Updated Jan. 23 at 7:42 a.m. EDT
PARIS — The French government has agreed to open its Spot optical Earth observation data archive and distribute, free of charge to noncommercial users, Spot satellite data that are at least five years old.
The Jan. 23 announcement by the French space agency, CNES, followed a French government commitment made Jan. 17 during a meeting in Geneva of the 80 governments that comprise the Group on Earth Observations (GEO).
CNES said its decision was made in concert with Airbus Defence and Space, formerly named Astrium Services, which since 2008 has been the majority shareholder in the company that commercializes Spot data.
CNES said the move to open up access to Spot imagery, which dates from 1986, “is the first major contribution from the private sector to the construction of the Global Earth Observation System of Systems (GEOSS).”
CNES has already begun processing, at its own charge, a first tranche of 100,000 images that will be available later this year.
The French government decision follows a similar decision, made in 2013, by the European Commission to make freely available much of the data from the future Copernicus series of optical and radar Earth observation satellites. At the same time, the commission is taking steps to protect the still-fragile European private sector that makes a business of selling imagery commercially.
Airbus Defence and Space, which invested 300 million euros ($400 million) of its own money to build and launch the Spot 6 and Spot 7 satellites — the second is to be launched this year — apparently had similar concerns with respect to the French government policy.
In addition to requiring a five-year time lag between when an image is taken and when it is freely available for distribution, the policy excludes Spot 5 data with resolutions sharper than 10 meters.
Steven Hosford, head of the Earth observation data access plan at CNES, said the 10-meter and five-year cutoffs were determined after negotiations with Airbus Defence and Space.
“We had a long debate with our colleagues at Airbus, and this is the result we came to,” Hosford said in a Jan. 23 interview. “It meets our objective of making the data available for global change studies, while acknowledging the interest we all have in the sustainability of a [commercial] Earth observation sector.”
The archive to be made available is of raw data, sometimes referred to as “Level Zero” products. Customers typically want the imagery processed for a specific area or a specific characteristic.
Hosford said CNES has agreed to assume the cost of processing the first 100,000 images from the archive. After that, he said, customers will be asked to pay nominal fees to offset the processing charge.
Airbus Defence and Space has an established global customer network and uses not only the Spot satellites — and the two French government-financed Pleiades high-resolution spacecraft — but also spacecraft imagery from commercial partners around the world.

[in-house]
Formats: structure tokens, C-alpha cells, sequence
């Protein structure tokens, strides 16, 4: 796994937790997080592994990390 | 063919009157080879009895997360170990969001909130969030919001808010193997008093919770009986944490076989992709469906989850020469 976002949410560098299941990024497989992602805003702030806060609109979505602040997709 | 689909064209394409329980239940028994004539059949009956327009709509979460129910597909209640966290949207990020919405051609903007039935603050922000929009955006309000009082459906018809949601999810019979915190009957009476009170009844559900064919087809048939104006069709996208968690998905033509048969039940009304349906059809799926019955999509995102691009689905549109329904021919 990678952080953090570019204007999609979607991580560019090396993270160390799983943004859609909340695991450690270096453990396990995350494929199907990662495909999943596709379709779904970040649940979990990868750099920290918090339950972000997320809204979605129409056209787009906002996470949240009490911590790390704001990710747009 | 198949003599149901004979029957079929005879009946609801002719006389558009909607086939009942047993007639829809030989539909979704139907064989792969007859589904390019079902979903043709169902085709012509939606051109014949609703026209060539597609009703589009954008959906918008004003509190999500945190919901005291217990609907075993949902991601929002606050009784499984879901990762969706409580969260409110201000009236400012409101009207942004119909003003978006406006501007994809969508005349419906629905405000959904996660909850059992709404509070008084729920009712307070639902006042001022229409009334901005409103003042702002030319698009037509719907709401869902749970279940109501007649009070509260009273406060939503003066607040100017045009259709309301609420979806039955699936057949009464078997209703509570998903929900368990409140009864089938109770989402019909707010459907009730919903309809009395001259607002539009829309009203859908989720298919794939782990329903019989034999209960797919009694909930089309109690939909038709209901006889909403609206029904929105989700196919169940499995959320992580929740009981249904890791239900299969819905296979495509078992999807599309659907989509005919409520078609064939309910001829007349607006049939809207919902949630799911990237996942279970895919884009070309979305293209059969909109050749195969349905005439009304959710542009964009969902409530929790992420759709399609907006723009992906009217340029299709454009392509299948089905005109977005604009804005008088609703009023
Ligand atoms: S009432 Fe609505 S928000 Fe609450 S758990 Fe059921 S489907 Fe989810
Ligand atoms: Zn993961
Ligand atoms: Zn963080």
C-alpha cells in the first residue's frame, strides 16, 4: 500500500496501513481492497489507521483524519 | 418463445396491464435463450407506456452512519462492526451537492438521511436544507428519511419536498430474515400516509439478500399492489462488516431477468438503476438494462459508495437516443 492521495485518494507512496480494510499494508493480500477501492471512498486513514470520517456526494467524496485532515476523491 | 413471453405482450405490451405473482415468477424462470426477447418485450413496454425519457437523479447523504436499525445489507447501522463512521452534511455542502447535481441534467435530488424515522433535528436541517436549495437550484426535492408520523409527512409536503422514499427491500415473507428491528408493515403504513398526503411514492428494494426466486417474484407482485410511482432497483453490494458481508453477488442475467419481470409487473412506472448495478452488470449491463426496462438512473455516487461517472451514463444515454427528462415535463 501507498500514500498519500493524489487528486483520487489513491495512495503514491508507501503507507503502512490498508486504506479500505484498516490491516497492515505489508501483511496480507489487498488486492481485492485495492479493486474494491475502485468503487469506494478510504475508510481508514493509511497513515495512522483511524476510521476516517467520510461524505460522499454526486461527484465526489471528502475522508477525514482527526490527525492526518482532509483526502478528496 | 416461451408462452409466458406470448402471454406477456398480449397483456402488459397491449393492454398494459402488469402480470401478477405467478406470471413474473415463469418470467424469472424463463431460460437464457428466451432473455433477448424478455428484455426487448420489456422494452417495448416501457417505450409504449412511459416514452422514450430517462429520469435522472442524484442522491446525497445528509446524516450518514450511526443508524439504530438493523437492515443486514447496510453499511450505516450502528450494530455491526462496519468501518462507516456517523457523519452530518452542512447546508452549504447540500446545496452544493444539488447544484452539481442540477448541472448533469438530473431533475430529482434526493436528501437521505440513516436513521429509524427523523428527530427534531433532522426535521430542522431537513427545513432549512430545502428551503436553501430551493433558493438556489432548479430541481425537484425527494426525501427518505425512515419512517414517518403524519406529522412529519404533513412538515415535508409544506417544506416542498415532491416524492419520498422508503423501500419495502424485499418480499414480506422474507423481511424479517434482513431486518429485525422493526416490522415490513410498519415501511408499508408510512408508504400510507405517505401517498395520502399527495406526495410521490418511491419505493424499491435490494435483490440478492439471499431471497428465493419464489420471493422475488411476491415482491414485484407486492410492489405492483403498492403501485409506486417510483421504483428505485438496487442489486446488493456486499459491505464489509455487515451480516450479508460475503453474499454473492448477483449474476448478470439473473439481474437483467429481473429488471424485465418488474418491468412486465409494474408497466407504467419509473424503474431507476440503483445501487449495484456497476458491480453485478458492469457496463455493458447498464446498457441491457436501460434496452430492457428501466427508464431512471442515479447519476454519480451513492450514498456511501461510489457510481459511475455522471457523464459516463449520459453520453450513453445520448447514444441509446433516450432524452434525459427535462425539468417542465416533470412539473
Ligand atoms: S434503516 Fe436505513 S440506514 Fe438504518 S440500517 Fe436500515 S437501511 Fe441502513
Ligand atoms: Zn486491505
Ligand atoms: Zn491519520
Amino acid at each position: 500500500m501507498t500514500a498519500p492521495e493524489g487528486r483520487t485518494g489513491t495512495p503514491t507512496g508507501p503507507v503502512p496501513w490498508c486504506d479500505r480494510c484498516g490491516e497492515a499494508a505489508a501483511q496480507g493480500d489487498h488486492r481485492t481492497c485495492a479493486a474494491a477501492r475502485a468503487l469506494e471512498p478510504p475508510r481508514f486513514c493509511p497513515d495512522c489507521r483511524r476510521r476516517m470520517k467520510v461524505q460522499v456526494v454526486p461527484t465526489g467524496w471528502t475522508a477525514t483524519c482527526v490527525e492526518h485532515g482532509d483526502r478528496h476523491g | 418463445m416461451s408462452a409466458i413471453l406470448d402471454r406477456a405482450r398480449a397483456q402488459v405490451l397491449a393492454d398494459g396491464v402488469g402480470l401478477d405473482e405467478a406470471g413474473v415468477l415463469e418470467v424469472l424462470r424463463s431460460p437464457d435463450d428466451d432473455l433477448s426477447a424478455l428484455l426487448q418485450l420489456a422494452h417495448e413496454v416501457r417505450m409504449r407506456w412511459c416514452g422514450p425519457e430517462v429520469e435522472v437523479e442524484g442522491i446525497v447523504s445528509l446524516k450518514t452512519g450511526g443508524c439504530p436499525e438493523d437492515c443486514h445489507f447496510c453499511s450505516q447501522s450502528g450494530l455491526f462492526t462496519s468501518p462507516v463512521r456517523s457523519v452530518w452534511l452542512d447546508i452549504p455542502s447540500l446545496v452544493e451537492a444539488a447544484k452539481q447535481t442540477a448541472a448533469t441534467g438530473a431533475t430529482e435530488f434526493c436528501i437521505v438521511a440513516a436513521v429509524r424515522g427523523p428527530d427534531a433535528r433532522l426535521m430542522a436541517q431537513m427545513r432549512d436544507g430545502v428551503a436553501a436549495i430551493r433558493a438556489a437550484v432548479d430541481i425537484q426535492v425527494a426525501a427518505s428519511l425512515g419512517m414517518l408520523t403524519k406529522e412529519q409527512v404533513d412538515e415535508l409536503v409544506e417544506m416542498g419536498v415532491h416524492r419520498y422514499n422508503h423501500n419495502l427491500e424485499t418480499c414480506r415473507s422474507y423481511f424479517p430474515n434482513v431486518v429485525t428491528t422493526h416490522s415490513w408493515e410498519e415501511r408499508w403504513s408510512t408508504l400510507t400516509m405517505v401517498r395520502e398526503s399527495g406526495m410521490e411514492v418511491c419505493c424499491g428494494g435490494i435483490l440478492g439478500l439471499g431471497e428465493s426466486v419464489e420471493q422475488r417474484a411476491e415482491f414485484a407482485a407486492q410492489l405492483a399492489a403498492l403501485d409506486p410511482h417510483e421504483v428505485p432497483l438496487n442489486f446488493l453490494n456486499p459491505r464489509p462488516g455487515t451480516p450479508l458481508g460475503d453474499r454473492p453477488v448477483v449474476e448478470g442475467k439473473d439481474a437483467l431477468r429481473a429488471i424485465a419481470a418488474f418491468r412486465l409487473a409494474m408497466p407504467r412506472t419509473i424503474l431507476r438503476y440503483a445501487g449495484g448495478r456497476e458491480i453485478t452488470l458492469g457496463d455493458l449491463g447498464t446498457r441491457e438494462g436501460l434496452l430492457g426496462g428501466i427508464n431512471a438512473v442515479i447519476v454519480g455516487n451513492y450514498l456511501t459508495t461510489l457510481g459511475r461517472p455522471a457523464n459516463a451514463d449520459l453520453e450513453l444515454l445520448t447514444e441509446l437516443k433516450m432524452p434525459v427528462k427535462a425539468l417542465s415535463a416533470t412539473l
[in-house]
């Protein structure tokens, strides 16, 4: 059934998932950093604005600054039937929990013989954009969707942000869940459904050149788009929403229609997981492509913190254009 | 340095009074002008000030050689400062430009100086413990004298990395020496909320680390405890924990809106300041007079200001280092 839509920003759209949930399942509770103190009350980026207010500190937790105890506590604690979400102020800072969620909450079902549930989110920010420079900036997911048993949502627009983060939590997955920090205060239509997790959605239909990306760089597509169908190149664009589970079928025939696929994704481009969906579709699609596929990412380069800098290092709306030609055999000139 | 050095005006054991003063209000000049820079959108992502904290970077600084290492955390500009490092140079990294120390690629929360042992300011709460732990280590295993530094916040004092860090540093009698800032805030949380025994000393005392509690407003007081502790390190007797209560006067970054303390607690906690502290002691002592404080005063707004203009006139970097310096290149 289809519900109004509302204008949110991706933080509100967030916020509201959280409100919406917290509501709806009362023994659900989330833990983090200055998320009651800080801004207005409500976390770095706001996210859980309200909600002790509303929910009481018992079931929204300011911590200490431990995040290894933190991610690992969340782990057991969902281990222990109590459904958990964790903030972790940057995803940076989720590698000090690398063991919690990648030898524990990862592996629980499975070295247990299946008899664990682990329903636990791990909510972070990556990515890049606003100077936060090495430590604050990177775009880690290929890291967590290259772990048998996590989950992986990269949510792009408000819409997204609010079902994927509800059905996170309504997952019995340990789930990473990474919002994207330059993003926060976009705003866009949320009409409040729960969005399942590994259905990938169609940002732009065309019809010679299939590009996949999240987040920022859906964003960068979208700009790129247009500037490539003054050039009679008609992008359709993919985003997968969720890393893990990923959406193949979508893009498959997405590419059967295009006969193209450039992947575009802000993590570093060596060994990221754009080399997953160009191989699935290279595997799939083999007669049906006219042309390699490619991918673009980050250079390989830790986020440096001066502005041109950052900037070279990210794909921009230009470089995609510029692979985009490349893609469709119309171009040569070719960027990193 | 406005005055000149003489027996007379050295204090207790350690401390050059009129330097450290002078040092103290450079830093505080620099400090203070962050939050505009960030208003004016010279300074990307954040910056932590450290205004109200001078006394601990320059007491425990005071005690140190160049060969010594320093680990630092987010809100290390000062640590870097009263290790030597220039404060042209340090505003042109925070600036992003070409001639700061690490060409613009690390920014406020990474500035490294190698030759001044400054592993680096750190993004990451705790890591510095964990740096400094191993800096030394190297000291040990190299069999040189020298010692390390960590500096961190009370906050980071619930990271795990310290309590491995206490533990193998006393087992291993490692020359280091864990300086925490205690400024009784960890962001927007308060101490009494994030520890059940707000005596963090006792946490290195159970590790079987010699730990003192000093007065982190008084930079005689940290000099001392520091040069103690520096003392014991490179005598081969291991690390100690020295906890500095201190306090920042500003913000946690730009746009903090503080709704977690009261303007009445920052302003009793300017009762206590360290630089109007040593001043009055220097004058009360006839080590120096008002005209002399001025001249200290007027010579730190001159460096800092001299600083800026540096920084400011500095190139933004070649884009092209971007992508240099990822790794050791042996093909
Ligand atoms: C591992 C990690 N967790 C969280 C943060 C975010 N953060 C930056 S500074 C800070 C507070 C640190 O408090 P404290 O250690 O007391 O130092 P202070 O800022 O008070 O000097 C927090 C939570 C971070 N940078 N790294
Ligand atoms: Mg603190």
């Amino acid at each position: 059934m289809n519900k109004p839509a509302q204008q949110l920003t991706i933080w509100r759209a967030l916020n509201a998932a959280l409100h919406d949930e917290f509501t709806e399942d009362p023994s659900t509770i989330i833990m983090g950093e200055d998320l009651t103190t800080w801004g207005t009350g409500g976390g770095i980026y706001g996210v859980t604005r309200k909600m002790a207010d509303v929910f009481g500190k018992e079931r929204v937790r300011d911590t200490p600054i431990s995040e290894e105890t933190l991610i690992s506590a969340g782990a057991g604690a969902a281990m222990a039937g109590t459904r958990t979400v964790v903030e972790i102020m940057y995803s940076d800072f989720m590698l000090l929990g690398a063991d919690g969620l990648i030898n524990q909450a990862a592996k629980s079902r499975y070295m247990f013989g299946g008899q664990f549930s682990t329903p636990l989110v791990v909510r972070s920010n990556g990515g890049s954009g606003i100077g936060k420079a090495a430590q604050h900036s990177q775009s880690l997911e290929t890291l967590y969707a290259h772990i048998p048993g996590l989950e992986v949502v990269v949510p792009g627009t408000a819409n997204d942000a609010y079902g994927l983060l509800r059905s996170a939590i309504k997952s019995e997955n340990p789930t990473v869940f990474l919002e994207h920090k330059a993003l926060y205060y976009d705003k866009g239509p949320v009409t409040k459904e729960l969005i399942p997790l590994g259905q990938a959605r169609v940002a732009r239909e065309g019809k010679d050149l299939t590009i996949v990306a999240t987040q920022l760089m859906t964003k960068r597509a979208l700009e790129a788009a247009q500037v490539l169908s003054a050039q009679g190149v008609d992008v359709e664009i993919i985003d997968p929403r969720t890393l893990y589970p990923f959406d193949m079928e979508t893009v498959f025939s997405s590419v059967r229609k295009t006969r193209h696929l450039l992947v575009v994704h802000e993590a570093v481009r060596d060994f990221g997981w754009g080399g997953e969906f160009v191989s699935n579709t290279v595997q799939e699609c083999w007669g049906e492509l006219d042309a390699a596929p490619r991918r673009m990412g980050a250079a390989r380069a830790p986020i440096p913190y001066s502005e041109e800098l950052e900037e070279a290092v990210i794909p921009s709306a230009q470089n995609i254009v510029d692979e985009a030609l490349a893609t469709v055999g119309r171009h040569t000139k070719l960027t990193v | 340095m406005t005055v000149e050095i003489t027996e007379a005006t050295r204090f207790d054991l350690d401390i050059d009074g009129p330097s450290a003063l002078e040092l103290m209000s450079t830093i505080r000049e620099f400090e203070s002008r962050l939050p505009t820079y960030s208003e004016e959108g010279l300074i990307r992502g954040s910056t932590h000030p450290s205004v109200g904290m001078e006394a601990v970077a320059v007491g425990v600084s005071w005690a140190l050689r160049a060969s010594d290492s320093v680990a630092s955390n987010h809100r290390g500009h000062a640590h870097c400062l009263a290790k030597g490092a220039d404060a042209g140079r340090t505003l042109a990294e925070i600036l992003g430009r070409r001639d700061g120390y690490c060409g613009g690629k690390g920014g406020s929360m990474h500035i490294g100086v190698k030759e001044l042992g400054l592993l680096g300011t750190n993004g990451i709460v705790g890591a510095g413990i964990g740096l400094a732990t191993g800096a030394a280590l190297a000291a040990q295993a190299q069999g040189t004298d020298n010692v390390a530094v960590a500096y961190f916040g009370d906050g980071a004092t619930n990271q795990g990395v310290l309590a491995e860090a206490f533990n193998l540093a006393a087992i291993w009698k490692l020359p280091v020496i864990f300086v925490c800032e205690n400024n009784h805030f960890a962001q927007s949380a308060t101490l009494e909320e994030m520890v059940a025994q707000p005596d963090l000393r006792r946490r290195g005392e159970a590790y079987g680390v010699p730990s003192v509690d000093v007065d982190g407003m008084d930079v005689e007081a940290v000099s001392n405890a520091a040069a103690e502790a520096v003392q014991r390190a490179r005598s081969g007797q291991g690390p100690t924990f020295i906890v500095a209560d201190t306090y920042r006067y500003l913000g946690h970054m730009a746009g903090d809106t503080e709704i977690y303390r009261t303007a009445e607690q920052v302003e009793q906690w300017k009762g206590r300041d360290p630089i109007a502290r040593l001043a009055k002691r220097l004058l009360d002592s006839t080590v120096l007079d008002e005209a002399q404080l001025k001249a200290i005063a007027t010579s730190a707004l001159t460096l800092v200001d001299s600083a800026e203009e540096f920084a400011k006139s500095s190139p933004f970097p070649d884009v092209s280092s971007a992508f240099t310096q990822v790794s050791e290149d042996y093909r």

Airbus is, withof the United States and Telespazio’s e-Geos of Italy, one of the few companies that have achieved enough industry scale to ride out the free-and-open policy without much difficulty. But several other European companies operating lower-resolution satellites with less-diversified customer bases have openly questioned whether they will be able to survive the new era.
An Airbus Defence and Space official said Jan. 23 that the company’s current satellite fleet images the entire Earth several times per year to update its library and that it is the more-recent images that are most in demand commercially.
Images older than five years, the official said, are mainly of interest to science and research organizations and are not a major source of revenue for Airbus Defence and Space’s geo-information division.
The European Commission, which owns the Copernicus satellites, has promised to adjust its data access policy if its side effect is to force private-sector satellite operators out of business.
The U.S. government’s experience since its decision to no longer charge for access to the Landsat satellite data archive is that demand for imagery skyrocketed, spurring new data uses and new economic activity that more than offset the lost revenue — which was not much in any event.
CNES said the Spot system — five satellites launched since 1986, with Spot 5 still operating well past its scheduled retirement — has produced more than 30 million images that now can be used to study environmental change over more than a quarter-century.
Hosford said without the free-distribution policy, much of this imagery would have remained unused in the Spot archives. The Spot library of images, he said, remains the property of the French government and free-access customers will sign license agreements restricting the imagery’s use to research.
In a Jan. 23 statement, CNES President Jean-Yves Le Gall said the French government’s sustained investment in the Spot satellite series makes it logical that the archive should be opened “to the wider public. With this contribution to the World Heritage program, France is blazing a trail that other nations are soon likely to follow, given the enthusiastic reception for this initiative.”
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